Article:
Two fighters, shoulder to shoulder, show the diversity of the Libyan rebel forces

Haitham al-Ghaybee said he had never fired a gun before he joined the rebels in February.
Haitham al-Ghaybee said he had never fired a gun before he joined the rebels in February. (Leila Fadel)
  Enlarge Photo    
By Leila Fadel
Monday, March 14, 2011

IN BENGHAZI, LIBYA They are two fighters on the front lines of what they say is a battle for freedom and survival. But the paths that Haitham al-Ghaybee and Abu Sultan took to this moment were very different.

One is a scruffy rabble-rouser who has a reputation for hard drinking; the other a clean-shaven, green-eyed Islamist who has fought before in the name of his religion, carrying out attacks against U.S. forces in Iraq.

Neither fits neatly into the profile of drug-addled al-Qaeda devotees that Col. Moammar Gaddafi has used to denigrate the rebel force seeking to oust him from power after 41 years.

Instead, the men reflect the wide array of perspectives and backgrounds present among those who in recent weeks have captured control of half of Libya, and are desperately seeking to win the rest.

The rebel movement's strength has been its diversity - an all-inclusive mix of secularists and Islamists, women and men, young and old, longtime Gaddafi opponents and recent government defectors. They are bound by their love for Libya, and by their hatred for Gaddafi.

But with the rebels losing ground in the face of a withering assault by pro-Gaddafi forces, the movement's fate could hinge on the question of whether men like Abu Sultan and Ghaybee can stay united.

Abu Sultan is a deeply religious 39-year-old who believes he must fight against those who threaten his religion, and his land. He told his story from the rebel capital of Benghazi, in eastern Libya, and spoke on the condition that only his nom de guerre be published. His account could not be independently corroborated.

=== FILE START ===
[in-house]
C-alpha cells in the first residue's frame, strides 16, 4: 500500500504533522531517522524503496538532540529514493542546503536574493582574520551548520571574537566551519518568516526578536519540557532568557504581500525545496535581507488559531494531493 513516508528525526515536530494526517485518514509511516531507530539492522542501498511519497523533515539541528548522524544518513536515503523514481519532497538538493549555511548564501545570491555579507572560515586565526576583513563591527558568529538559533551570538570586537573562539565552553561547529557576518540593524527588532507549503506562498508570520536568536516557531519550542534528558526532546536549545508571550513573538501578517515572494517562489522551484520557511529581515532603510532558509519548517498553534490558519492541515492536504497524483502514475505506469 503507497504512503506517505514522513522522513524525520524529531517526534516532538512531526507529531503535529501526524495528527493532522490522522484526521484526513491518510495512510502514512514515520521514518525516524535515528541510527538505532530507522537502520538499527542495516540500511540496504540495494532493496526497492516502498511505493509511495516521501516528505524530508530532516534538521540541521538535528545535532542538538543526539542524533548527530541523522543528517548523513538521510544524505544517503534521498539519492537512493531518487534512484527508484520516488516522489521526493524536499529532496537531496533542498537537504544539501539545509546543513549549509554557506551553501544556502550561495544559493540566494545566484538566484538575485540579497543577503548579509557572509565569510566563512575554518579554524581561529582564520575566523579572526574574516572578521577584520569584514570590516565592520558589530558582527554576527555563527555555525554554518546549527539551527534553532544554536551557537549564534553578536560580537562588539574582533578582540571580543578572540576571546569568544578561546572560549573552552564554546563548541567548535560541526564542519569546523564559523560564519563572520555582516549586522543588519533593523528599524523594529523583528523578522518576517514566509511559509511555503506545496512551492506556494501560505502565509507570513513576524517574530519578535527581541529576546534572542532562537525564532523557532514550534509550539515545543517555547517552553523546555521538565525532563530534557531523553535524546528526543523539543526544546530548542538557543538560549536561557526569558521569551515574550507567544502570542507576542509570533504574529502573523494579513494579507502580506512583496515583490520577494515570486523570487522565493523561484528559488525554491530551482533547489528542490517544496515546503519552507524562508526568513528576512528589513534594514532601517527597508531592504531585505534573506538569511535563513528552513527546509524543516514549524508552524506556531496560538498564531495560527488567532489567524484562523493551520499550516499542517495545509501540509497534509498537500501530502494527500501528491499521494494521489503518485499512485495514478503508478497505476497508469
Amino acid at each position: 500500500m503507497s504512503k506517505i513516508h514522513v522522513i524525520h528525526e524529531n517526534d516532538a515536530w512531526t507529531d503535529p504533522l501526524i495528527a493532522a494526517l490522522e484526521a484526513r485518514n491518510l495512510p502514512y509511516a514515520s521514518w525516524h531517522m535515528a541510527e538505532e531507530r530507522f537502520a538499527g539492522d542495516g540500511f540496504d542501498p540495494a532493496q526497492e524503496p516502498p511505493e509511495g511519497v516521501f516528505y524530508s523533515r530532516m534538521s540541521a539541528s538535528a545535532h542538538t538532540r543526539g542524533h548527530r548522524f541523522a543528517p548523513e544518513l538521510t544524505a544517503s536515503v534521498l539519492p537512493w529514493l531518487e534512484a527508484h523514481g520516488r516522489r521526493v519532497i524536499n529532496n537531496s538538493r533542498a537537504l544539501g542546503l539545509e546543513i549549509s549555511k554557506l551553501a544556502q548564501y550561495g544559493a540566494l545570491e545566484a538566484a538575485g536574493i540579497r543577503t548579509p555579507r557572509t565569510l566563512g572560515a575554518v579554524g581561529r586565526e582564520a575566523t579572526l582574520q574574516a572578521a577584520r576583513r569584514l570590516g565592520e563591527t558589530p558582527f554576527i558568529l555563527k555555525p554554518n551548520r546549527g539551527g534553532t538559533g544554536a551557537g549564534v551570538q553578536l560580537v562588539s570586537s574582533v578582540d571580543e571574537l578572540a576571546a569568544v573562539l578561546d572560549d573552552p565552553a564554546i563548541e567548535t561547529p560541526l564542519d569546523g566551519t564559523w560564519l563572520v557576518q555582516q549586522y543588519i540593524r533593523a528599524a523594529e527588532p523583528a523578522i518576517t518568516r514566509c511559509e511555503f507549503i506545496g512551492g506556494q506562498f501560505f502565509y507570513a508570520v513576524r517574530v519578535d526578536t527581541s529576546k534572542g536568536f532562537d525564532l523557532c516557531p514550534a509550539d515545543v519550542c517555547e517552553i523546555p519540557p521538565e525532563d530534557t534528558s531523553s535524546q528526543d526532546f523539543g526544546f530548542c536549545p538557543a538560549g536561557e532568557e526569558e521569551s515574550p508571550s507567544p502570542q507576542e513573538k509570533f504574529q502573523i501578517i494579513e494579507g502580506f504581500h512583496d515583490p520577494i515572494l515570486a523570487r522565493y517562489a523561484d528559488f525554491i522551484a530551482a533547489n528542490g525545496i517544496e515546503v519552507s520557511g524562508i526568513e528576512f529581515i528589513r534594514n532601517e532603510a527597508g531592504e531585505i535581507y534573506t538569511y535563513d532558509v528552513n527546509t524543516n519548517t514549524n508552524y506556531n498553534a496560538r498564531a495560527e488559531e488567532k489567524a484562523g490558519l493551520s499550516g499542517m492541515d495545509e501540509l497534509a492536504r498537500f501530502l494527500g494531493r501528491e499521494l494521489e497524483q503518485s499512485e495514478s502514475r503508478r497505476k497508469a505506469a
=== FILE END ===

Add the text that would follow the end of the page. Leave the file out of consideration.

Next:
During a break from the fighting, Abu Sultan explained that he is no stranger to bloody battles. He traveled to Iraq in 2003, incensed by the U.S.-led invasion.His brother Hassan blew himself up near a U.S. Marine vehicle, killing the Americans. Abu Sultan called home to tell his mother, and Hassan was celebrated as a martyr in the eastern Libyan city of Ajdabiya. Another brother, Abu Sultan said, has become a top commander of al-Qaeda, and is based in Afghanistan.

For six months, Abu Sultan waged war against the American Marines in the Iraqi city of Ramadi, but he refused to ally himself with the Sunni insurgent group al-Qaeda in Iraq when it began a campaign of killing Iraqi civilians.

Because of his stance, Abu Sultan said he was turned into the authorities by the extremist group and shipped back to Libya, where he sat in jail for three months.

"The Americans invaded a Muslim country and I am against this," he said. "But I'm also against Bin Laden. I don't kill innocent people."

Abu Sultan said he disapproves of his brother's choice to fight with al-Qaeda.

CONTINUED     1        >

© 2011 The Washington Post Company